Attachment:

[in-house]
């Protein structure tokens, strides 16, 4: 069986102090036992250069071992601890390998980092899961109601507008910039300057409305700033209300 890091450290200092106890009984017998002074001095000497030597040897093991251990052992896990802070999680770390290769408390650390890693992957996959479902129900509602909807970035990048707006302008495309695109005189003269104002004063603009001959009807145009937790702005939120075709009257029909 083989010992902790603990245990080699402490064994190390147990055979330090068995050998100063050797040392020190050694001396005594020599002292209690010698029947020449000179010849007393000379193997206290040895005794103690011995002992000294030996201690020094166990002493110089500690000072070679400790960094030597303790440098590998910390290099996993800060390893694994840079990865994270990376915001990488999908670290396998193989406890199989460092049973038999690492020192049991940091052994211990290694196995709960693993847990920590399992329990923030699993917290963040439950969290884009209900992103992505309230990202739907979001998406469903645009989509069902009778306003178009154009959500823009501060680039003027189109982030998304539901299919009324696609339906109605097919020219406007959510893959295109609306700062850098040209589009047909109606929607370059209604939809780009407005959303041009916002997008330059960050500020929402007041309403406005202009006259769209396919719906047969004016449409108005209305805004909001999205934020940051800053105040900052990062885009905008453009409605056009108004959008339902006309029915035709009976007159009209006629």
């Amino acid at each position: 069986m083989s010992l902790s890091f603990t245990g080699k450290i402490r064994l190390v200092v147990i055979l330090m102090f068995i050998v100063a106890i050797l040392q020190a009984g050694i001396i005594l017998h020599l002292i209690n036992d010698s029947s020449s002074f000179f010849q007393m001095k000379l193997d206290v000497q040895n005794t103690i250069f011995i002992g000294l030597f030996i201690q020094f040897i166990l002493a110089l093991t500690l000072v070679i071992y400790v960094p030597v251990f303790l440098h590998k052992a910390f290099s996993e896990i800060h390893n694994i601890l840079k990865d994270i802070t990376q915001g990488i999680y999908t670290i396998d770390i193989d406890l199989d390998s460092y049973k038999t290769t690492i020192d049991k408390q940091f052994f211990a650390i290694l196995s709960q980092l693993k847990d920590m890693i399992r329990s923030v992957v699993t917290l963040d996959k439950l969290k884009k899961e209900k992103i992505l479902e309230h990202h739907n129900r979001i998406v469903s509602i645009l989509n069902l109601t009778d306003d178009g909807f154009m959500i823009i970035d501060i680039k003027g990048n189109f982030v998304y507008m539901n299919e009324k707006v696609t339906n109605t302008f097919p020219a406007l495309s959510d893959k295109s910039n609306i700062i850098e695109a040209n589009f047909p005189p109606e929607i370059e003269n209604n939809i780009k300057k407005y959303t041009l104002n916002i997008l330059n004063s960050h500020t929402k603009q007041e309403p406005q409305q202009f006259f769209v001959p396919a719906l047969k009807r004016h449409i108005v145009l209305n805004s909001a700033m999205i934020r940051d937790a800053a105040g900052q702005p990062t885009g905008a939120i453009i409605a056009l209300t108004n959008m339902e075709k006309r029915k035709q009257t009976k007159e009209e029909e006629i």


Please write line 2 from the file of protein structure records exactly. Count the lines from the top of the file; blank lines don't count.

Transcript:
């Protein structure tokens, strides 16, 4: 069986102090036992250069071992601890390998980092899961109601507008910039300057409305700033209300 890091450290200092106890009984017998002074001095000497030597040897093991251990052992896990802070999680770390290769408390650390890693992957996959479902129900509602909807970035990048707006302008495309695109005189003269104002004063603009001959009807145009937790702005939120075709009257029909 083989010992902790603990245990080699402490064994190390147990055979330090068995050998100063050797040392020190050694001396005594020599002292209690010698029947020449000179010849007393000379193997206290040895005794103690011995002992000294030996201690020094166990002493110089500690000072070679400790960094030597303790440098590998910390290099996993800060390893694994840079990865994270990376915001990488999908670290396998193989406890199989460092049973038999690492020192049991940091052994211990290694196995709960693993847990920590399992329990923030699993917290963040439950969290884009209900992103992505309230990202739907979001998406469903645009989509069902009778306003178009154009959500823009501060680039003027189109982030998304539901299919009324696609339906109605097919020219406007959510893959295109609306700062850098040209589009047909109606929607370059209604939809780009407005959303041009916002997008330059960050500020929402007041309403406005202009006259769209396919719906047969004016449409108005209305805004909001999205934020940051800053105040900052990062885009905008453009409605056009108004959008339902006309029915035709009976007159009209006629």